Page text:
Politics: April 2004 Archives

Let's go RINO hunting


Today there's an election in Pennsylvania -- a Republican primary for U. S. Senate between incumbent Arlen Specter and Congressman Pat Toomey. Latest polls show the race even, so it's all down to which side will turn out their voters.

Conservatives everywhere have the chance act today to shape the future of the American judicial branch. If Specter is renominated today and reelected in November, he will become the chairman of the Senate Judiciary Committee, with the power to derail conservative, pro-life judicial nominations.

(Recalling that local political divisions don't fall along national partisan lines, I recognize that some of my Tulsa readers, who are allies on local issues, might think giving Specter the power to derail conservative judicial nominations is a good thing. It's nice that we can work together on areas of agreement, despite passionate differences on other important issues.)

Those of you who follow national politics will remember Specter's many betrayals of conservative principles. If you need reminders, follow this link for a list of National Review Online articles about the man. Or read this one from yesterday.

If you've got even a few minutes to make some calls, send an e-mail to electtoomey@yahoo.com and they will send you a script and a list of phone numbers. Polls in Pennsylvania close at 8 p.m. Eastern time (7 p.m. Tulsa time), and the Toomey campaign plans to call until the polls close.

Long distance calls are cheap, especially if your cell phone plan includes free long distance. My AT&T calling card from Sam's Club is less than 4 cents a minute -- for less than a meal at McDonald's I can encourage 100 voters to get out and vote for Pat Toomey.

"Good guys walk out"


That was the headline on this entry in National Review's "The Corner". I didn't imagine National Review would take note of a local story -- the absence of four Tulsa City Councilors from last night's meeting, the first one to be held under Randy Sullivan's chairmanship. Sure enough, it was about something else.

Four members of the U.S. Civil Rights Commission walked out of the Commission's monthly meeting when the chairman refused to permit a discussion of the staff director's attempt to reorganize the agency, a move the dissenting members say was not authorized by the commission. The item goes on to present remarks from each of the four commissioners who walked out, explaining their rationale.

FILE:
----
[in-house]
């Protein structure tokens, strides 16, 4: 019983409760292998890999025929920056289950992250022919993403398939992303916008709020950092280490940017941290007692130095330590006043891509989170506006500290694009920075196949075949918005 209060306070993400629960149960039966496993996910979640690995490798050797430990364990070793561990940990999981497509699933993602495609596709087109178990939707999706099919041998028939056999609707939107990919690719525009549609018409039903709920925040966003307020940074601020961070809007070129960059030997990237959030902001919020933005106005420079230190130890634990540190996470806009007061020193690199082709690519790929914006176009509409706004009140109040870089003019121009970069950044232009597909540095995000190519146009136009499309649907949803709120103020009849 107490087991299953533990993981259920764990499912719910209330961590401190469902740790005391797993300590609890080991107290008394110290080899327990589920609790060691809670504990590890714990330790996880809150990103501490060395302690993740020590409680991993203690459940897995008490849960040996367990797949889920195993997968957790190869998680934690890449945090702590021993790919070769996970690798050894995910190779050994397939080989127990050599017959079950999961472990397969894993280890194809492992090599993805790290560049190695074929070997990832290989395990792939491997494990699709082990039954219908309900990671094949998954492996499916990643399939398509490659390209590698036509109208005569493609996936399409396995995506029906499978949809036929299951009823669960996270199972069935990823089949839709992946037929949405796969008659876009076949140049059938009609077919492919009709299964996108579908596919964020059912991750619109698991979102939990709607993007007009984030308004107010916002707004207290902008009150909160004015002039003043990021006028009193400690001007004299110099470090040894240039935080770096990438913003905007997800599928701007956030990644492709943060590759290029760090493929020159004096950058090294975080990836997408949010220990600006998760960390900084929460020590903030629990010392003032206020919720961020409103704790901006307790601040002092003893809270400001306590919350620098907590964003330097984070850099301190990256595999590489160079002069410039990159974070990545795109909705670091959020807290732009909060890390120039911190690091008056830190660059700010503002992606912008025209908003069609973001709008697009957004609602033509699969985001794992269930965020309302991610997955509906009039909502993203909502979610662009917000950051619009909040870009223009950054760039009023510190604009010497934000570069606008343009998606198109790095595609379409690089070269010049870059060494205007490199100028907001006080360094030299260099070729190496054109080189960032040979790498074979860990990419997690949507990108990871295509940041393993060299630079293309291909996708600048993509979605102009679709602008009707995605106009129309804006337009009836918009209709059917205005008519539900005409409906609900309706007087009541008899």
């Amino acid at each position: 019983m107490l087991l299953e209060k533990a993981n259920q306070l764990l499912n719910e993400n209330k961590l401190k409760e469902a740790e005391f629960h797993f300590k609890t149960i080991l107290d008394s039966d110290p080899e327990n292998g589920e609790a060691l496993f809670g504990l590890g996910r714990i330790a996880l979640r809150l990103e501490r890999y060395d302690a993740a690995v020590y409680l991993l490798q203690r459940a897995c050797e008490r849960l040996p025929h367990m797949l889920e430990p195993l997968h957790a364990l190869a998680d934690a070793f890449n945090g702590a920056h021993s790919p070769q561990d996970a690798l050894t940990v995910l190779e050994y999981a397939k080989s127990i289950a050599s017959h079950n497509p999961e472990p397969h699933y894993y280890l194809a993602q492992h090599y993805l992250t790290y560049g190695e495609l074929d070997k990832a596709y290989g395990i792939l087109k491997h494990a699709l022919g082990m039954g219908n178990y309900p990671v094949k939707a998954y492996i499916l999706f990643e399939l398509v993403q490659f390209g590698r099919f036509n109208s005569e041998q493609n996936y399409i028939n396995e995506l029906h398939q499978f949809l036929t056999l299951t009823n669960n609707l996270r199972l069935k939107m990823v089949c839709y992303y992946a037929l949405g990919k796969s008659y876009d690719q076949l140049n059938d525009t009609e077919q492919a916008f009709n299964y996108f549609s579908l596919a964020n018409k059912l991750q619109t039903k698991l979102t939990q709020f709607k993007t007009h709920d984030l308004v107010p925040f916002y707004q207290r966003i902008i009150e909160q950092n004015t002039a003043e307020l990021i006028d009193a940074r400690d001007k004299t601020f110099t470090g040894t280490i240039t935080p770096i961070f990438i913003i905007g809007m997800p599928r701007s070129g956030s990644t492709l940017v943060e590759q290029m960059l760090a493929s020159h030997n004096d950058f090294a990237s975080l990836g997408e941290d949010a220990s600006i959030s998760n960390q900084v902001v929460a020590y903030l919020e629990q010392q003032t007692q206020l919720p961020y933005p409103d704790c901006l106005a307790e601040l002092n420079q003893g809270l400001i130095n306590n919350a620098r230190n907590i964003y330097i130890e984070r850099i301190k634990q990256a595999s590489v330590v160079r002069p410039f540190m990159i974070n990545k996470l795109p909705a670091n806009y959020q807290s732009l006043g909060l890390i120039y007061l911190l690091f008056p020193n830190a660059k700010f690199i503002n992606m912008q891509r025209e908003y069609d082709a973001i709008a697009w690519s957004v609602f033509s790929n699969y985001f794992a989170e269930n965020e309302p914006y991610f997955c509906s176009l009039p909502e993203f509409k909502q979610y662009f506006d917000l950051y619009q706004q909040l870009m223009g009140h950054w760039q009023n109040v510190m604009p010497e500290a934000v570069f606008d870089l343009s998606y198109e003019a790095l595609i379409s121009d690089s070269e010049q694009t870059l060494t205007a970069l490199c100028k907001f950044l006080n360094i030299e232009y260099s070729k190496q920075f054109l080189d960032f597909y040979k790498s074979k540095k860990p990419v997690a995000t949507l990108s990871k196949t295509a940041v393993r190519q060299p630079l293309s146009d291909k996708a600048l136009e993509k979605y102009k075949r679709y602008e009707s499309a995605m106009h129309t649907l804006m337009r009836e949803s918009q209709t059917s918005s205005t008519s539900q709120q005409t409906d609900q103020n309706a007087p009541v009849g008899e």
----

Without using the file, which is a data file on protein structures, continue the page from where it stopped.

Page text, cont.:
I suspect a similar motive -- the chairman's high-handed treatment of members -- was behind the absence of Jack Henderson, Jim Mautino, Chris Medlock, and Sam Roop from Thursday's City Council meeting. The Whirled story on the event mentioned a dispute at Tuesday's Council committee meeting over new Chairman Randy Sullivan's intent to appoint a permanent chairman over each committee, rather than share the chairmanship as had been done in the past.

The Whirled reported that Roop objected to the new policy, which would be a change from the Council's traditions. Roop voted to uphold Council tradition on Monday in allowing Sullivan to become chairman, despite questions about Sullivan's character and fairness, so Roop must have felt betrayed by Sullivan's rapid abandonment of settled practice.

Another possible motive -- an unwillingness to proceed with Council business until Roscoe Turner is officially seated and the Council's ranks are complete. This was the motive Jim Mautino cited, when asked by the Whirled about his vote against Sullivan for chairman -- he thought the Council should wait a week until the special election results were in, out of respect for the voters of District 3. Instead, not only was lame duck Councilor David Patrick allowed to vote in the selection of a chairman, he was allowed to preside, and he even nominated the vice chairman. Traditionally, the Council Secretary presides until a chairman is elected.

Whatever the rationale, the missing councilors owe the public some sort of explanation, otherwise they leave it to the rest of us to speculate, and they allow the Whirled to put its own unsympathetic construction on the situation. The dissenting members of the Civil Rights Commission set a good example to follow. If these Councilors want to issue statements, I will be happy to publish them in their entirety, unedited.

About this Archive

This page is a archive of entries in the Politics category from April 2004.

Politics: March 2004 is the previous archive.

Politics: May 2004 is the next archive.

Find recent content on the main index or look in the archives to find all content.



Subscribe to feed Subscribe to this blog's feed:
[What is this?]